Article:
Last year, I was looking to open a state-of-the-art gun range. The cops were on board. And why not? The Providence po-po need a world-class training facility (i.e., one that doesn’t close in winter) to hone their firearms skills with simunitions, a 360-degree live fire shoot house, separate cleaning and storage areas, classrooms, the works. And then Sandy Hook. The gun range project died on the spot. The post-Newtown push for civilian disarmament claimed another victim. Throughout the country, the Sandy Hook slaughter’s blowback is making us less safe, both as a society and individually. Check this tale from a commentator john B in Warwick, RI . . .
Well, nothing has changed in Warwick, Rhode Island. Last night I went before the Committee on Public Safety to be interviewed about my application for a concealed carry permit. Within a couple of minutes it was eminently clear that the committee had NO intention of approving my request. I was told to “avoid dangerous situations” “modify my behavior” and “call the police” if threatened. I was also all but accused of trumping up the letter of need I had written to support my request. I was then given the opportunity to withdraw my application but, perhaps foolishly, wanted the Committee on record as having denied the request in the event I decide to seek legal redress.
I am a physician, an honorably discharged Air Force officer well versed in firearms and do not have so much as a traffic ticket on my record. If I can’t be trusted with a firearm in the City of Warwick (a “shall” issue city BTW) I wonder who DOES qualify.
No one. My sources tell me that Warwick is turning down all applications for concealed carry permits. (You might say “save for those people with enough political juice to get it done” but I couldn’t possibly comment.)
The Providence police recently denied a concealed carry permit application from a top-notch criminal lawyer of my acquaintance, an active member of the National Guard who’s played in the sandbox for Uncle Sam on several occasions. He has the need, the experience and—never mind all that—the right to keep and bear arms.
Before Newtown, Warwick and Providence issued CC permits. You had to jump over hurdles: a criminal background check, a letter describing your reason(s) to carry a concealed firearm, three references (all interviewed), a personal interview, a shooting test, exorbitant fees ($250 in Providence) and an extra-legal wait (more than 90 days). But issue they did.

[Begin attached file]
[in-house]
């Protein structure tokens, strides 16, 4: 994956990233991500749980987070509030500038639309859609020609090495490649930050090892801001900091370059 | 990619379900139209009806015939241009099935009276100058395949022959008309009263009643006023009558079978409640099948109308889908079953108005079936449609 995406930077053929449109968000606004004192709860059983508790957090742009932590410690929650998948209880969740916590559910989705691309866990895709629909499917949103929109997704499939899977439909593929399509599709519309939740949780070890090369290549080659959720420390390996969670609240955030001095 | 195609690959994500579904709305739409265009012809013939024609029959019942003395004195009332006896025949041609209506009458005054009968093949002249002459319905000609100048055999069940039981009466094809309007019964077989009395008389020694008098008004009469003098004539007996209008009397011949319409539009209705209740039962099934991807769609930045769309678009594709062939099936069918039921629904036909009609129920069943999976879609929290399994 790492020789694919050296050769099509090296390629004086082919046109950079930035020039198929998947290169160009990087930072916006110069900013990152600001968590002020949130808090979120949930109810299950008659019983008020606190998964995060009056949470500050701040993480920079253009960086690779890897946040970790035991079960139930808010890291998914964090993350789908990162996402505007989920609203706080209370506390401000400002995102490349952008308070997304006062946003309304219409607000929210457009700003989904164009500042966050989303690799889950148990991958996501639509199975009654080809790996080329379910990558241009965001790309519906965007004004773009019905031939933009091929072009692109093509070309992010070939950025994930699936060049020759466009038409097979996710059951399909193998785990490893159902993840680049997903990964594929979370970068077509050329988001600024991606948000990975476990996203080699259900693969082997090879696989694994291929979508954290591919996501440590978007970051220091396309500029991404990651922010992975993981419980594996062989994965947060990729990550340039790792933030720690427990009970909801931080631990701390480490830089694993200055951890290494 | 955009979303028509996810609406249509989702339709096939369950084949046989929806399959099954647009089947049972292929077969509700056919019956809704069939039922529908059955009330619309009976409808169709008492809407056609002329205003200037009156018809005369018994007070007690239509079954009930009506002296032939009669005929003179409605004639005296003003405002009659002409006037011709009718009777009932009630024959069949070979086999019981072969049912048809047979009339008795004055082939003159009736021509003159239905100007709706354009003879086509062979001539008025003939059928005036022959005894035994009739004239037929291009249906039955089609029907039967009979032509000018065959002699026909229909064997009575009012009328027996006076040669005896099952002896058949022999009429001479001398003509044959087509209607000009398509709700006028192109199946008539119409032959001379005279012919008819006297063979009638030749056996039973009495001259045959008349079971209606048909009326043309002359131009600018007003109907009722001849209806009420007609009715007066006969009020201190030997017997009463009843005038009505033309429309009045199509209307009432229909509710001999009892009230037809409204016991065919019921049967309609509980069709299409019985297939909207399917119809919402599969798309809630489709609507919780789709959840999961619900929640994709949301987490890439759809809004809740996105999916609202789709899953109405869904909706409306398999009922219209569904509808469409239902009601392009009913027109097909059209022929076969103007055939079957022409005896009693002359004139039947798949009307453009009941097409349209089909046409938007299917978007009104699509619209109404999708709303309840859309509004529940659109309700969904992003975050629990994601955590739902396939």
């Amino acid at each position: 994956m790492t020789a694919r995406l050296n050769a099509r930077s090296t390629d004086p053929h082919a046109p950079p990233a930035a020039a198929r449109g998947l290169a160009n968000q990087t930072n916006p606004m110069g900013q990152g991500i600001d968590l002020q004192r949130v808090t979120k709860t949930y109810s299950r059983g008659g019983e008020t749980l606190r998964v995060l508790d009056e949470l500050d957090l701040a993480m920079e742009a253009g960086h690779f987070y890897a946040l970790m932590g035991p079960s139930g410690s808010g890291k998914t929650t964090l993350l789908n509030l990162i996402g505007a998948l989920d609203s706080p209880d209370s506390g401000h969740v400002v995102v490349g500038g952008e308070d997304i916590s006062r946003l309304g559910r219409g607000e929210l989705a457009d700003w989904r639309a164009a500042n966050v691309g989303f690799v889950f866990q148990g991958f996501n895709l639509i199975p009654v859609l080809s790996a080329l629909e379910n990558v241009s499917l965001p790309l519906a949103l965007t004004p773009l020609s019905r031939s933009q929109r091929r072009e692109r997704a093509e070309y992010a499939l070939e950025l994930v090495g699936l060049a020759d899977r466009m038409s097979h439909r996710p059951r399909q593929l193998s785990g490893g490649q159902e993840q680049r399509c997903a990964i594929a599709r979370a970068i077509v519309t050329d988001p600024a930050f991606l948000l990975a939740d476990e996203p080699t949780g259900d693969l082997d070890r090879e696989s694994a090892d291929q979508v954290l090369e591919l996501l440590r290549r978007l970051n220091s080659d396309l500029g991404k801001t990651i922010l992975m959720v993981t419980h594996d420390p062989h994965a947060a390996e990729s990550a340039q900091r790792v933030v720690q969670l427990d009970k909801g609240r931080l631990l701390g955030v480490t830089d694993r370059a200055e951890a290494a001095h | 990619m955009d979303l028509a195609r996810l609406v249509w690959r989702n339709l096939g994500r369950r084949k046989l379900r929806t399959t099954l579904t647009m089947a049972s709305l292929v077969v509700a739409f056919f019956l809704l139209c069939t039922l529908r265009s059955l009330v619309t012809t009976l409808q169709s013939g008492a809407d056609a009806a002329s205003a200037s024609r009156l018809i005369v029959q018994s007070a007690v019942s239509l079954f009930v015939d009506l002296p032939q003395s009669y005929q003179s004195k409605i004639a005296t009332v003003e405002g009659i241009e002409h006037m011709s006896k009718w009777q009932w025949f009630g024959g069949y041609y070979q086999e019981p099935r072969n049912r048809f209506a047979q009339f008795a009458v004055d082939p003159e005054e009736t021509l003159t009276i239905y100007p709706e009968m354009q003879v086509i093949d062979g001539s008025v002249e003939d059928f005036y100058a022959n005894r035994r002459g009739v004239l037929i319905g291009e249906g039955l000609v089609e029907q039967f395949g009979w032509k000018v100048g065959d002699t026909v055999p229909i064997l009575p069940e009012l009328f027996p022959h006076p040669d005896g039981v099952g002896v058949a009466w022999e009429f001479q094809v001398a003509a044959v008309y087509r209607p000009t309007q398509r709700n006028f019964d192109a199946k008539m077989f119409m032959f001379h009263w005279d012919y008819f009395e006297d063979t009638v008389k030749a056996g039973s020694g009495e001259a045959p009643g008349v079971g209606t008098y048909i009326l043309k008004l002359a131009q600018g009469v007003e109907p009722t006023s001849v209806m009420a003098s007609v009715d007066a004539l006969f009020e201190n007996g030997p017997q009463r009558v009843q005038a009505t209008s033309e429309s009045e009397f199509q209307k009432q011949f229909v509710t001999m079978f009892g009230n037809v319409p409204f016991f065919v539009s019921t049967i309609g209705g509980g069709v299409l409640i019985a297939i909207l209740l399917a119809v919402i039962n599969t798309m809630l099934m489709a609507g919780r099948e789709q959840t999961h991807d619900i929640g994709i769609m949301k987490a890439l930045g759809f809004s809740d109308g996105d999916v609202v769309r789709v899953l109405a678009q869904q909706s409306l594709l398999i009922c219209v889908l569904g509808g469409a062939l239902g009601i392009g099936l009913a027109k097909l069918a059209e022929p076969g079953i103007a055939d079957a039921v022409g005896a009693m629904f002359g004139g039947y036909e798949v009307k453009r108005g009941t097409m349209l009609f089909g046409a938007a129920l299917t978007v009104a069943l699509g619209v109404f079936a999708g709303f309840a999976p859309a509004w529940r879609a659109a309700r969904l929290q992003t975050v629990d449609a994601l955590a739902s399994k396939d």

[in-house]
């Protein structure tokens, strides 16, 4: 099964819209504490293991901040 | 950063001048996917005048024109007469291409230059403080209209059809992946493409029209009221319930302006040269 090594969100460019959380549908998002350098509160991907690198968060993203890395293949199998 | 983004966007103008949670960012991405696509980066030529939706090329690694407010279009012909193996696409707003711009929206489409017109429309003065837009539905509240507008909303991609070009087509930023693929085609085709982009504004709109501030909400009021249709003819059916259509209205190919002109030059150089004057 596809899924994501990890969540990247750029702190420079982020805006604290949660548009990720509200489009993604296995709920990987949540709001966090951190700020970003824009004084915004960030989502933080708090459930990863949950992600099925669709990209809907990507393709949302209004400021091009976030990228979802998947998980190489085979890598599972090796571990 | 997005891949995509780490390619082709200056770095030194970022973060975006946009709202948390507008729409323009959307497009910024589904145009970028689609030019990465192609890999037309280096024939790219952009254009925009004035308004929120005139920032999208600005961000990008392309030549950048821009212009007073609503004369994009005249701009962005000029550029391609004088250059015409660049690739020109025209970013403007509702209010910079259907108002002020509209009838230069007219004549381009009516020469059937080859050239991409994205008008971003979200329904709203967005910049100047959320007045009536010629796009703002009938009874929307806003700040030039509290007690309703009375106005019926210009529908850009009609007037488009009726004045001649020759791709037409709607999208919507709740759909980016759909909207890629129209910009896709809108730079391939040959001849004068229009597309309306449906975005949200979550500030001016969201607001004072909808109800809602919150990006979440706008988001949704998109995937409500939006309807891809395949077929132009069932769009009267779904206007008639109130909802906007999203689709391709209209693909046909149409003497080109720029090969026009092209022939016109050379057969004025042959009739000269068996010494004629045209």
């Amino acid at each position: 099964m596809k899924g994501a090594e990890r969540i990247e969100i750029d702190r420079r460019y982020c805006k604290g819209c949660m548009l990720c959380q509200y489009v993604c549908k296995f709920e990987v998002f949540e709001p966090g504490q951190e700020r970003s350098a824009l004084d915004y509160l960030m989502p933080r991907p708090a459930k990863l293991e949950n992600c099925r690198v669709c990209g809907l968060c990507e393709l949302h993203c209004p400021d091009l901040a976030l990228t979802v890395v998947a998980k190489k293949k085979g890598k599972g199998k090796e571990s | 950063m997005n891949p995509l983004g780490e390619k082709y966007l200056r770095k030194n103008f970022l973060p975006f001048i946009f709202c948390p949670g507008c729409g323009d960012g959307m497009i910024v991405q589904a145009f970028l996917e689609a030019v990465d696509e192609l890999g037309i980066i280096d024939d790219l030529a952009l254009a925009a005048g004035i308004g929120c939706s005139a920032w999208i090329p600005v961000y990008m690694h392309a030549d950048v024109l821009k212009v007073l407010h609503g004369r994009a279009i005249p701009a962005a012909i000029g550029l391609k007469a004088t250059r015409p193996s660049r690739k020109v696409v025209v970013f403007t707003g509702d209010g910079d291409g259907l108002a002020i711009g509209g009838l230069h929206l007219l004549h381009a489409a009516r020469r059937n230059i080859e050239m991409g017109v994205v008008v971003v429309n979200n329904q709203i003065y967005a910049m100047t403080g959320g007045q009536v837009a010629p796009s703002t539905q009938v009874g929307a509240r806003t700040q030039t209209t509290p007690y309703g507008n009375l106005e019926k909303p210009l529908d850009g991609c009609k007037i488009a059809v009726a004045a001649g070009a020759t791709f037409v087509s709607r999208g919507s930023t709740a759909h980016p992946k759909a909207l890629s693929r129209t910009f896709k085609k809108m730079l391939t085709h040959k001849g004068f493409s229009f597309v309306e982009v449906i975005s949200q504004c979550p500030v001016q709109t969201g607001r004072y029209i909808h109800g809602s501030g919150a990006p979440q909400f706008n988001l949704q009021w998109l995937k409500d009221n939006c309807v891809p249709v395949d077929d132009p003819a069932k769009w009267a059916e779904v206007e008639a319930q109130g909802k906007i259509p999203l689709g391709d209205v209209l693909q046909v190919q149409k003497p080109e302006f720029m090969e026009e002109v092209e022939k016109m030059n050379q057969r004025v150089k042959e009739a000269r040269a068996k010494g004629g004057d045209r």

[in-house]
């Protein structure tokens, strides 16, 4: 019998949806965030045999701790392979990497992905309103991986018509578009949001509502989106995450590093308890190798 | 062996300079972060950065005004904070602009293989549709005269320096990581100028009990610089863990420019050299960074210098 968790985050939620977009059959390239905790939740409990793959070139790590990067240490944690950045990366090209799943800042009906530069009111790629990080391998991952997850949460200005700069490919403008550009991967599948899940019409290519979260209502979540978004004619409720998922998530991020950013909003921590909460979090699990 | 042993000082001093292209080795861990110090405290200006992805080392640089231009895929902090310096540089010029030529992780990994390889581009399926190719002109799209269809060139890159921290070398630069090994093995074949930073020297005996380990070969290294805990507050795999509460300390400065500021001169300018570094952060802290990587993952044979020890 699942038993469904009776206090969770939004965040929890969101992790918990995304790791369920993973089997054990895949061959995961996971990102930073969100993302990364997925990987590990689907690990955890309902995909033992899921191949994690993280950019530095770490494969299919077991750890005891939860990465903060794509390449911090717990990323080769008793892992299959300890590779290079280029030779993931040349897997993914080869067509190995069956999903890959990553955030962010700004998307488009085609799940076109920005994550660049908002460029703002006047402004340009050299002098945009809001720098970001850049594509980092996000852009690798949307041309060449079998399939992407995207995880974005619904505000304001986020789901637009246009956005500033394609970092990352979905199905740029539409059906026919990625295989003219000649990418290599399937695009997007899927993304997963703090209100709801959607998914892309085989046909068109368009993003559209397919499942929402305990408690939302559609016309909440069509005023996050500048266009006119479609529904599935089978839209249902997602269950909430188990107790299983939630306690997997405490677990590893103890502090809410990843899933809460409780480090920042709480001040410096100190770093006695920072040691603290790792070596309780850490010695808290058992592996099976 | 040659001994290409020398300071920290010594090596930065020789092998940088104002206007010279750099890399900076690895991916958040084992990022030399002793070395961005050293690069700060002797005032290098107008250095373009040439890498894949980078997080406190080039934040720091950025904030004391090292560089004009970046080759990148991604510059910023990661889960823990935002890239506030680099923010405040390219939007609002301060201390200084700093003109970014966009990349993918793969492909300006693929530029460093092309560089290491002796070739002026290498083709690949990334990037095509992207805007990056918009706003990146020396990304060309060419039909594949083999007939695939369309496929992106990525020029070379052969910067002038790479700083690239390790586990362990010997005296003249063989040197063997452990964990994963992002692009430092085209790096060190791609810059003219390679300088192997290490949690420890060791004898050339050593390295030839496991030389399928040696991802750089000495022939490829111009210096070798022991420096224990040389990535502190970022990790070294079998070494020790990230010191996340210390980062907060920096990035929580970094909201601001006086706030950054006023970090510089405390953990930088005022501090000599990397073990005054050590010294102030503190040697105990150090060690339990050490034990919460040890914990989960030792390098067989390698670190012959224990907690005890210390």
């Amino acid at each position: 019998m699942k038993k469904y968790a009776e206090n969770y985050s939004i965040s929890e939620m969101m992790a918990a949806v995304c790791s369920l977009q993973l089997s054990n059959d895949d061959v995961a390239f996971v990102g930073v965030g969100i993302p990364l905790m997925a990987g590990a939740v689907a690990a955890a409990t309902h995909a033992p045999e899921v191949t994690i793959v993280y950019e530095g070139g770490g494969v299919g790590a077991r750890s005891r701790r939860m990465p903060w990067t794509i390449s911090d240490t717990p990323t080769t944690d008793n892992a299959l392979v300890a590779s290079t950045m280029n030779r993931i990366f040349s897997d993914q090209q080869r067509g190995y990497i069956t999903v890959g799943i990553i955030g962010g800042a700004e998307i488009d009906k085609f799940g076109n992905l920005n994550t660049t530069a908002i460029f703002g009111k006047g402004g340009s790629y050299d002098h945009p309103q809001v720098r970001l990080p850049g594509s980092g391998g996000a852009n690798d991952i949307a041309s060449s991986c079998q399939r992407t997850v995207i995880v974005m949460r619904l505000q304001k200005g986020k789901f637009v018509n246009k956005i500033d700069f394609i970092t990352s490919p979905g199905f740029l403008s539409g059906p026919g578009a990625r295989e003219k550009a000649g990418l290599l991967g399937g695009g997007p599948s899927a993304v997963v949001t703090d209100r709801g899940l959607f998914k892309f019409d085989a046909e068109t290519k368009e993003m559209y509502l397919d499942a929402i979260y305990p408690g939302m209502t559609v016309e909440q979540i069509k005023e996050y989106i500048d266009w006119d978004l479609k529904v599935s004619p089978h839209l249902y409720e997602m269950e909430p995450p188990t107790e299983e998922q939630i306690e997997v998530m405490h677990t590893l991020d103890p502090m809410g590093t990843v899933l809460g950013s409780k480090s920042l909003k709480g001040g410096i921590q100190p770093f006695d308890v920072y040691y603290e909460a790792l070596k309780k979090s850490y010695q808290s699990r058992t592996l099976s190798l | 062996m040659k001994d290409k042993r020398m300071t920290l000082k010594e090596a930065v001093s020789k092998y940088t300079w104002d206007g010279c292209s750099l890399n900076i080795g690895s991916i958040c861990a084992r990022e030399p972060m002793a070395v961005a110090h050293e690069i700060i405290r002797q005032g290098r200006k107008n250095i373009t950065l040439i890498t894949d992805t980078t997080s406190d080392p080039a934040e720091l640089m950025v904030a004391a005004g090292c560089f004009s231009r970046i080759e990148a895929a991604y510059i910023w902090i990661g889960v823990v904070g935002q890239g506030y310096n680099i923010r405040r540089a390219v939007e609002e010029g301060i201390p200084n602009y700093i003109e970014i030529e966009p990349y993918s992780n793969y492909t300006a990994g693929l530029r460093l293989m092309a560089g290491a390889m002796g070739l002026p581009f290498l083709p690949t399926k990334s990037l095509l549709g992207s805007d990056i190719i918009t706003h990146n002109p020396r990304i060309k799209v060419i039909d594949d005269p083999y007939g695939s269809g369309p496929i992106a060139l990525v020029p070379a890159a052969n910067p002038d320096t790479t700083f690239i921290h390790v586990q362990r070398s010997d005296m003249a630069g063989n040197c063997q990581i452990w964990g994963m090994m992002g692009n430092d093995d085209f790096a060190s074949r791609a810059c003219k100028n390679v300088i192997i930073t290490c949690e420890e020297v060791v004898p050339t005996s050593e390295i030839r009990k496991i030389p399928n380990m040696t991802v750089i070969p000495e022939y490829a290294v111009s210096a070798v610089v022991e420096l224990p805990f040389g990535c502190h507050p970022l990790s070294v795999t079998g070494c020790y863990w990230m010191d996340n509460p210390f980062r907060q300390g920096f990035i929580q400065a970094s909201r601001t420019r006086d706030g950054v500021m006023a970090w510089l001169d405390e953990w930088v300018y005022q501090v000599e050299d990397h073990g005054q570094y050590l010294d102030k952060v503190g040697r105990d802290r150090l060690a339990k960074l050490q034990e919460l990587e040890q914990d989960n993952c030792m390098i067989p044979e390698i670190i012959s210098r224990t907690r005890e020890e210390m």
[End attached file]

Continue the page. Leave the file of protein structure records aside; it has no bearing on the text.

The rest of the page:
After Newtown, at least two cities have denied two law-abiding Americans their Constitutionally protected right to keep and bear arms; enshrined in both the United States AND Rhode Island constitutions.
Obviously, it’s worse than that.
Thanks to the post-Newtown backlash, over 100 new pieces of gun control legislation are wending their way through local, state and federal governments. None of them—“assault rifle” bans, magazine capacity limits, universal background checks, etc.—will make us safer as individuals. None of them will make us a safer society. All of them put all of us in harm’s way.
Two days ago, my FFL guy and I journeyed to Essex Rhode Island [top and above] to watch the town council defy some 200 gun owners.
Under the watchful eyes of seven law enforcement officers, by a margin of five to one, the council voted to kick the permitting process to the “may issue” bureaucrats at the Attorney General’s office. This despite a RI Supreme Court ruling mandating that RI cities and towns must process applications in accordance with the State’s “shall issue” provisions.
The Essex council claimed they didn’t have the expertise to investigate applicants’ suitability for the “privilege” of carrying a loaded weapon in public. Huh? Three minutes with the FBI’s instant background check system and you’re good to stow—at least in places where politicians respect citizens’ natural or human rights.
Here’s the thing: the diminutive town clerk said that no one—no one—had ever applied for a concealed carry permit in Essex. My experience gives credence to the claim. When I applied for my Providence permit I was one of five people who did so that year; two of whom were turned down.
As Joni Mitchell sang, sometimes you don’t know what you’ve got ’til it’s gone. If 100 of those two hundred Essex protestors had applied for concealed carry permits before Newtown, if the town had been in the habit of issuing permits, local residents’ gun rights wouldn’t have gone bye-bye.
Now that the backlash has begun, now that The People of the Gun have woken from their political stupor, it’s time to take a stand. To protect and preserve what rights we can and then fight to reclaim lost ground.
Both men above—all free men—must man-up. We must appeal, resist, protest and fight the government’s unconstitutional rules and regulations that deny us our human or natural right to armed self-defense.
Meanwhile, the NRA and other gun rights organizations should encourage people—especially inner city minorities—to exercise their right to keep and bear arms. Their apps should flood the Powers That Be with concealed carry permit applications. They should appeal every single denial.
These are dark days for constitutional rights. For our own safety, for the safety of the American way of life, we can no longer afford to turn a blind eye to those who would sacrifice our founding principles for their dystopian vision. If we ever could.